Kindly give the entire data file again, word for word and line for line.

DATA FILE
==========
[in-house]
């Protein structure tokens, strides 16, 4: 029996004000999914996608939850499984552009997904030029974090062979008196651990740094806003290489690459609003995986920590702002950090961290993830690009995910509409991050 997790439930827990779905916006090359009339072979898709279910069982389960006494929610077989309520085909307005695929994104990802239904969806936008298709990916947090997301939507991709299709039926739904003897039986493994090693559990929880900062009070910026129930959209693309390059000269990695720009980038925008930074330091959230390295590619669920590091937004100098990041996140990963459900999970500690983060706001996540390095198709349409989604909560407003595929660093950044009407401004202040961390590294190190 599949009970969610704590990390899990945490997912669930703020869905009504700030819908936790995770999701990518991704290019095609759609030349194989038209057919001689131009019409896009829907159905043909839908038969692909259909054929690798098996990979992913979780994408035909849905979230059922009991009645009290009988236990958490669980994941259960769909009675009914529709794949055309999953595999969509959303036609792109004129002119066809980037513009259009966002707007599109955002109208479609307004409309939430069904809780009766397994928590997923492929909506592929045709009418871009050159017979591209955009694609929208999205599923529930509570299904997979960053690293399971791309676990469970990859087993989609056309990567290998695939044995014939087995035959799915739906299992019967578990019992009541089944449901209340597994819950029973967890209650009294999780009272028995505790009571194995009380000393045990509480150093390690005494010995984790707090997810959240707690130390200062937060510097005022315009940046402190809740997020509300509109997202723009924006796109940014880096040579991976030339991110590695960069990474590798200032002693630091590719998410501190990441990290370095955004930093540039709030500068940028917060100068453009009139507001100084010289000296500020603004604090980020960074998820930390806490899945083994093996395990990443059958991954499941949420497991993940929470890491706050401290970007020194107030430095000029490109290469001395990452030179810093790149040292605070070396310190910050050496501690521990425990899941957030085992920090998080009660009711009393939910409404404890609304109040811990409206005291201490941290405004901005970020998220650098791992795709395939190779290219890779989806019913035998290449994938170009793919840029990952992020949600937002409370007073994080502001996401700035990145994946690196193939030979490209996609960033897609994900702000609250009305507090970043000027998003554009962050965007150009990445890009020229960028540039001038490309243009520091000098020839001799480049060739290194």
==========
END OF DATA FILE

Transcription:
[in-house]
């Protein structure tokens, strides 16, 4: 029996004000999914996608939850499984552009997904030029974090062979008196651990740094806003290489690459609003995986920590702002950090961290993830690009995910509409991050 997790439930827990779905916006090359009339072979898709279910069982389960006494929610077989309520085909307005695929994104990802239904969806936008298709990916947090997301939507991709299709039926739904003897039986493994090693559990929880900062009070910026129930959209693309390059000269990695720009980038925008930074330091959230390295590619669920590091937004100098990041996140990963459900999970500690983060706001996540390095198709349409989604909560407003595929660093950044009407401004202040961390590294190190 599949009970969610704590990390899990945490997912669930703020869905009504700030819908936790995770999701990518991704290019095609759609030349194989038209057919001689131009019409896009829907159905043909839908038969692909259909054929690798098996990979992913979780994408035909849905979230059922009991009645009290009988236990958490669980994941259960769909009675009914529709794949055309999953595999969509959303036609792109004129002119066809980037513009259009966002707007599109955002109208479609307004409309939430069904809780009766397994928590997923492929909506592929045709009418871009050159017979591209955009694609929208999205599923529930509570299904997979960053690293399971791309676990469970990859087993989609056309990567290998695939044995014939087995035959799915739906299992019967578990019992009541089944449901209340597994819950029973967890209650009294999780009272028995505790009571194995009380000393045990509480150093390690005494010995984790707090997810959240707690130390200062937060510097005022315009940046402190809740997020509300509109997202723009924006796109940014880096040579991976030339991110590695960069990474590798200032002693630091590719998410501190990441990290370095955004930093540039709030500068940028917060100068453009009139507001100084010289000296500020603004604090980020960074998820930390806490899945083994093996395990990443059958991954499941949420497991993940929470890491706050401290970007020194107030430095000029490109290469001395990452030179810093790149040292605070070396310190910050050496501690521990425990899941957030085992920090998080009660009711009393939910409404404890609304109040811990409206005291201490941290405004901005970020998220650098791992795709395939190779290219890779989806019913035998290449994938170009793919840029990952992020949600937002409370007073994080502001996401700035990145994946690196193939030979490209996609960033897609994900702000609250009305507090970043000027998003554009962050965007150009990445890009020229960028540039001038490309243009520091000098020839001799480049060739290194």